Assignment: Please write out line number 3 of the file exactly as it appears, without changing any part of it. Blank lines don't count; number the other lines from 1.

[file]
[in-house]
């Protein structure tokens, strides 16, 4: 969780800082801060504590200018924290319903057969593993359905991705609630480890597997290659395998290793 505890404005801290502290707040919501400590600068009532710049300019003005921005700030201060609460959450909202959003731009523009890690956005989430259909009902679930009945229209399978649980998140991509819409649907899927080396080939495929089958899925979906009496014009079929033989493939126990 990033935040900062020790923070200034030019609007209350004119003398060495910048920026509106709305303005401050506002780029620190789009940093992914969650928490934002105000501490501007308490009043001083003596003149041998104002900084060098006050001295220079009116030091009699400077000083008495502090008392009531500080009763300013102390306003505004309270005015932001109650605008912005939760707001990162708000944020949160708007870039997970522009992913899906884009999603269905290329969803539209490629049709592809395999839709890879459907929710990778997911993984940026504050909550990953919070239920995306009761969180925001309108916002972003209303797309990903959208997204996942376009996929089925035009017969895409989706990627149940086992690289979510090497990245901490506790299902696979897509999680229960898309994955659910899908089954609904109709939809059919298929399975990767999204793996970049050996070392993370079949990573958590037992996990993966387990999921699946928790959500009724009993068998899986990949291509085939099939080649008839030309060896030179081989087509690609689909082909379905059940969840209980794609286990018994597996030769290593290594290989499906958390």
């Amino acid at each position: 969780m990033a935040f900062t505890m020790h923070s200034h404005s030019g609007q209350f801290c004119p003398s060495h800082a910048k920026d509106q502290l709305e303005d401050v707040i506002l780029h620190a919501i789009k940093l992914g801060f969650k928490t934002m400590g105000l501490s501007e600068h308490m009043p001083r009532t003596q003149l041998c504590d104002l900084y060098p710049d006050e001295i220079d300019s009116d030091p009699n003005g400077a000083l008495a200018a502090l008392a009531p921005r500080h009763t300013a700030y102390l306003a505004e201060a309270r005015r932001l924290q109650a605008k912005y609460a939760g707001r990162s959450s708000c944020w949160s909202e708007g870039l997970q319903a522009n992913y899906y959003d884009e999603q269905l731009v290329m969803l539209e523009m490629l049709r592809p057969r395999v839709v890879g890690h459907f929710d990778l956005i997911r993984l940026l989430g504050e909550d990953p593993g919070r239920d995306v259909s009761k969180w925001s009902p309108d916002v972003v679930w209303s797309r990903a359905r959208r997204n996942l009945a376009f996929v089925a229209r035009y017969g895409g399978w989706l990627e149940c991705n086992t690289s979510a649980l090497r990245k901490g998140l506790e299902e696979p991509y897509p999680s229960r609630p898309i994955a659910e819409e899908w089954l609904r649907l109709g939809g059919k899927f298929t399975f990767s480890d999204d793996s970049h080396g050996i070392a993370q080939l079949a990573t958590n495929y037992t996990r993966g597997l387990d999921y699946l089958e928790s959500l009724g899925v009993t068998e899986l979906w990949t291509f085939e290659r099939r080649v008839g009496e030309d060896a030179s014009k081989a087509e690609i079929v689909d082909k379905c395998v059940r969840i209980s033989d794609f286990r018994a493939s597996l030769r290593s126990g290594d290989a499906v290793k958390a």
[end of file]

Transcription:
């Amino acid at each position: 969780m990033a935040f900062t505890m020790h923070s200034h404005s030019g609007q209350f801290c004119p003398s060495h800082a910048k920026d509106q502290l709305e303005d401050v707040i506002l780029h620190a919501i789009k940093l992914g801060f969650k928490t934002m400590g105000l501490s501007e600068h308490m009043p001083r009532t003596q003149l041998c504590d104002l900084y060098p710049d006050e001295i220079d300019s009116d030091p009699n003005g400077a000083l008495a200018a502090l008392a009531p921005r500080h009763t300013a700030y102390l306003a505004e201060a309270r005015r932001l924290q109650a605008k912005y609460a939760g707001r990162s959450s708000c944020w949160s909202e708007g870039l997970q319903a522009n992913y899906y959003d884009e999603q269905l731009v290329m969803l539209e523009m490629l049709r592809p057969r395999v839709v890879g890690h459907f929710d990778l956005i997911r993984l940026l989430g504050e909550d990953p593993g919070r239920d995306v259909s009761k969180w925001s009902p309108d916002v972003v679930w209303s797309r990903a359905r959208r997204n996942l009945a376009f996929v089925a229209r035009y017969g895409g399978w989706l990627e149940c991705n086992t690289s979510a649980l090497r990245k901490g998140l506790e299902e696979p991509y897509p999680s229960r609630p898309i994955a659910e819409e899908w089954l609904r649907l109709g939809g059919k899927f298929t399975f990767s480890d999204d793996s970049h080396g050996i070392a993370q080939l079949a990573t958590n495929y037992t996990r993966g597997l387990d999921y699946l089958e928790s959500l009724g899925v009993t068998e899986l979906w990949t291509f085939e290659r099939r080649v008839g009496e030309d060896a030179s014009k081989a087509e690609i079929v689909d082909k379905c395998v059940r969840i209980s033989d794609f286990r018994a493939s597996l030769r290593s126990g290594d290989a499906v290793k958390a």